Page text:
Dallas council questions Dallas Police Department’s implementation of staffing plan

Dallas City Council members want to know what the Dallas Police Department has been doing with the results of a half-million dollar staffing study.

The study was released five months ago, but the department is still looking for a project manager to implement the plan.

Frustrated at crime in Dallas, the city council called for a special meeting with DPD that took place on Monday.

“They want big picture. ‘Can I walk out water my plants, without being shot at?’ We are down to basics,” said councilwoman Carolyn King Arnold

Council members wanted to know why the department had not met goals called for in staffing study by consulting group KPMG.

“We've been doing these implementations, but doing our other jobs too,” said David Pughes, DPD assistant chief.

The department just posted an opening to hire a project manager to implement the KPMG plan on January 3. That was after Dallas Mayor Eric Johnson called the police chief out in a letter for not outlining a plan to reduce violent crime in the city.

Pughes said the timing was just coincidence.

“It took longer than we expected to develop all the job specifications and where the money would come from in the city,” Pughes said.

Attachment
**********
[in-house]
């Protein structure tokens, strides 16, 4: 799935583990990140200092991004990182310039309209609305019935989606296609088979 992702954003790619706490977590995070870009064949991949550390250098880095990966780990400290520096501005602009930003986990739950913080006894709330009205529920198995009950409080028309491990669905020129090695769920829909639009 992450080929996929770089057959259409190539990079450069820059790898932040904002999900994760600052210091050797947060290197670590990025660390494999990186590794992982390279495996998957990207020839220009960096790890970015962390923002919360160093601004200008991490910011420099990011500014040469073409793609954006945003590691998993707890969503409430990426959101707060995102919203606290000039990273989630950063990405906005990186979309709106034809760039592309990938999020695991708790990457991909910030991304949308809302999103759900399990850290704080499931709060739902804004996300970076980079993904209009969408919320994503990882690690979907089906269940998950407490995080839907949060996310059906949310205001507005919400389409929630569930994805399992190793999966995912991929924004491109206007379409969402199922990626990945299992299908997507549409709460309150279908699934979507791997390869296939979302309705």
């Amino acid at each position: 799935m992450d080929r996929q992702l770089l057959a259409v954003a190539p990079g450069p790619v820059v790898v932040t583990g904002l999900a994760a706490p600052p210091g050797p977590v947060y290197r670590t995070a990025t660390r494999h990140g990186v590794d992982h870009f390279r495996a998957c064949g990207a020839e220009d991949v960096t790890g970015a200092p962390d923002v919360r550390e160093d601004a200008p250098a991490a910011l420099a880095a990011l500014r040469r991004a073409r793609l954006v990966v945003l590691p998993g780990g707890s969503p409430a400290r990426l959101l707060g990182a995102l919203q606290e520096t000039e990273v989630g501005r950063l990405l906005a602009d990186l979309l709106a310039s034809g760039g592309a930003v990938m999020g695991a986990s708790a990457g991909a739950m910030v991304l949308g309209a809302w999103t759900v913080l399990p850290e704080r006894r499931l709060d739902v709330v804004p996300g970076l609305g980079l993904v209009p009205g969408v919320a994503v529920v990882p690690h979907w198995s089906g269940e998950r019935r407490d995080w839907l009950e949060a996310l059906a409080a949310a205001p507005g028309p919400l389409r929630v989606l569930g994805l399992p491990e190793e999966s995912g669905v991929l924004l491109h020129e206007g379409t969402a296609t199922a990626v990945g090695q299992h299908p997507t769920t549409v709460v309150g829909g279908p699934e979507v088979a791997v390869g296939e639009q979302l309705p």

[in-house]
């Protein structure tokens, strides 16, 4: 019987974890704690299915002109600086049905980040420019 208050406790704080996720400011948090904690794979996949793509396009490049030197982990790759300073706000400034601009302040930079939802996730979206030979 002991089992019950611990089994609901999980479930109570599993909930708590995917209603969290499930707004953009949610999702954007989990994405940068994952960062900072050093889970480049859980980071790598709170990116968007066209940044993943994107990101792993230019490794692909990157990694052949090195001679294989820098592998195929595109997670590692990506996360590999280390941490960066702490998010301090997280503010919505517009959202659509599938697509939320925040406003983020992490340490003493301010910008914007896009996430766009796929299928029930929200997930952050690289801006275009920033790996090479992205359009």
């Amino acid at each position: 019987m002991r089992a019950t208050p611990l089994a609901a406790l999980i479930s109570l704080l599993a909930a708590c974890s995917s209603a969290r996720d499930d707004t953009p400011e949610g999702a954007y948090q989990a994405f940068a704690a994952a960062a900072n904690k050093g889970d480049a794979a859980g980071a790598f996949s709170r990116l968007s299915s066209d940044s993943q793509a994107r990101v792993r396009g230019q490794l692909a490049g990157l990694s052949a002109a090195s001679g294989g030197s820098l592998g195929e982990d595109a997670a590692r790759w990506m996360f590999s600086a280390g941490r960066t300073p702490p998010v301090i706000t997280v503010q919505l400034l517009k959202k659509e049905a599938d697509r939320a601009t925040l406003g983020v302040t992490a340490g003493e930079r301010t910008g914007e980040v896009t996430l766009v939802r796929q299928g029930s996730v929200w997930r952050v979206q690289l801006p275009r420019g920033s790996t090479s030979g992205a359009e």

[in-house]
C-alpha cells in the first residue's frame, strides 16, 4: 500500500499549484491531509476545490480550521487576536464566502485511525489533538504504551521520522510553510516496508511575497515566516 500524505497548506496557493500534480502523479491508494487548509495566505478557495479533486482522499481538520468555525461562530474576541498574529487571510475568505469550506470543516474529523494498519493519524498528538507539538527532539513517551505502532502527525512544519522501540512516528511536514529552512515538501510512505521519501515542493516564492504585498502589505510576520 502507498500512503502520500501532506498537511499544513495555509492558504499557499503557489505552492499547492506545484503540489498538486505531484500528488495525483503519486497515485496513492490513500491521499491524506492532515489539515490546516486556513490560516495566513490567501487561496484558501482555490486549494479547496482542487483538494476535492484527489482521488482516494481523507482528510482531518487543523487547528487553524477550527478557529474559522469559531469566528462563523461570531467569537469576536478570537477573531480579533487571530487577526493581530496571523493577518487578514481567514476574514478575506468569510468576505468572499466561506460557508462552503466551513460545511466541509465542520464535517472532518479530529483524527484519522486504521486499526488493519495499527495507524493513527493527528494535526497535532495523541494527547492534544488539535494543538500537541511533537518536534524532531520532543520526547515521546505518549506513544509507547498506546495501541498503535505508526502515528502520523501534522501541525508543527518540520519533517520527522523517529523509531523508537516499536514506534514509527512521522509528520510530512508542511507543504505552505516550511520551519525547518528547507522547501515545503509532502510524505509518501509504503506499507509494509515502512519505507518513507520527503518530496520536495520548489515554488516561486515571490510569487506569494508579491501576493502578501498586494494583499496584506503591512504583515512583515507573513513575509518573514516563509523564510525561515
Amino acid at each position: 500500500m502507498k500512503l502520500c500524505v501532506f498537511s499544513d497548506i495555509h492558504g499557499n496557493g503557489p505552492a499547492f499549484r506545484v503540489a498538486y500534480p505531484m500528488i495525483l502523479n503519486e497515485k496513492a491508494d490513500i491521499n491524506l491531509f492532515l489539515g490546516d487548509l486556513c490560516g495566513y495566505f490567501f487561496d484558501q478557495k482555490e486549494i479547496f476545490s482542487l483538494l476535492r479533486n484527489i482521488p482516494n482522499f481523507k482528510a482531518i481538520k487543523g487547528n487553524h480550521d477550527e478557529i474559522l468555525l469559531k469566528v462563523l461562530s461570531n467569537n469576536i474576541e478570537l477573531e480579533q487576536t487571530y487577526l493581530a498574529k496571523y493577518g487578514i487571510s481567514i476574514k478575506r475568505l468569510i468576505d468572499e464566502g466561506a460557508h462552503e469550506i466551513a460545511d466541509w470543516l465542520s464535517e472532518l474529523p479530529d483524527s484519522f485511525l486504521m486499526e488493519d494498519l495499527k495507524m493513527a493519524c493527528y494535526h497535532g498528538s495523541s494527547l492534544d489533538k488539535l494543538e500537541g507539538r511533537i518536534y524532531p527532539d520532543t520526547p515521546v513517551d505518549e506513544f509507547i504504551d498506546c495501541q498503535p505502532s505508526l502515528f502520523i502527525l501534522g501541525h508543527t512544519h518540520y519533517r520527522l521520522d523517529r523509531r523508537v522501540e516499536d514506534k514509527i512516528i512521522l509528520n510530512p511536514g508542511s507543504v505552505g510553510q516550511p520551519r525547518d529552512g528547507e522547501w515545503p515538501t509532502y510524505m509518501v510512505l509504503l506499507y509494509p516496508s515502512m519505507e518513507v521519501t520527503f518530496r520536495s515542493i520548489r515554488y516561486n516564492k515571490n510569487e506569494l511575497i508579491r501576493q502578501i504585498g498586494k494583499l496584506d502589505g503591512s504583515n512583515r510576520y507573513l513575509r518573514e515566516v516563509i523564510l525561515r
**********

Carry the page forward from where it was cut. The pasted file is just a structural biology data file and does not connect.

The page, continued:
Councilwoman Cara Mendelsohn said the department is falling behind.

“We need to put our money where our mouth is, if you came to us and said we need the money to implement this, I think you would have gotten it,” Mendelsohn said.

While the department searches for a project manager, it is moving ahead with a pilot program in the South Central Division.  Among the changes to improve efficiency includes getting strict about requiring people to make a police reports online for crimes like theft.

“We're going to ask questions, because you have said, yes, yes and yes this report has to be entered. We aren't going to make them drive to a library, but we will be more stringent,” Pughes said.

Starting in March, the department will also add 20 officers at South Central and have six shift changes instead of three.

As for the actual staffing changes recommended in the staffing study, finally the chief is talking numbers.

“We're looking at telling budget 350 officers is where we need to be,” Chief Renee Hall said.

That would bring the department back to 3,500 officers.

“Where we could show year over year we could reduce crime for 13 straight years. I think that is a number we would ultimately like to be at,” Pughes said.

The KPMG plan also calls for the police department to add more civilians to its ranks.

Eventually that may mean that someone who is in uniform, but not licensed to carry a gun, could respond to take a police report on lower priority calls like thefts.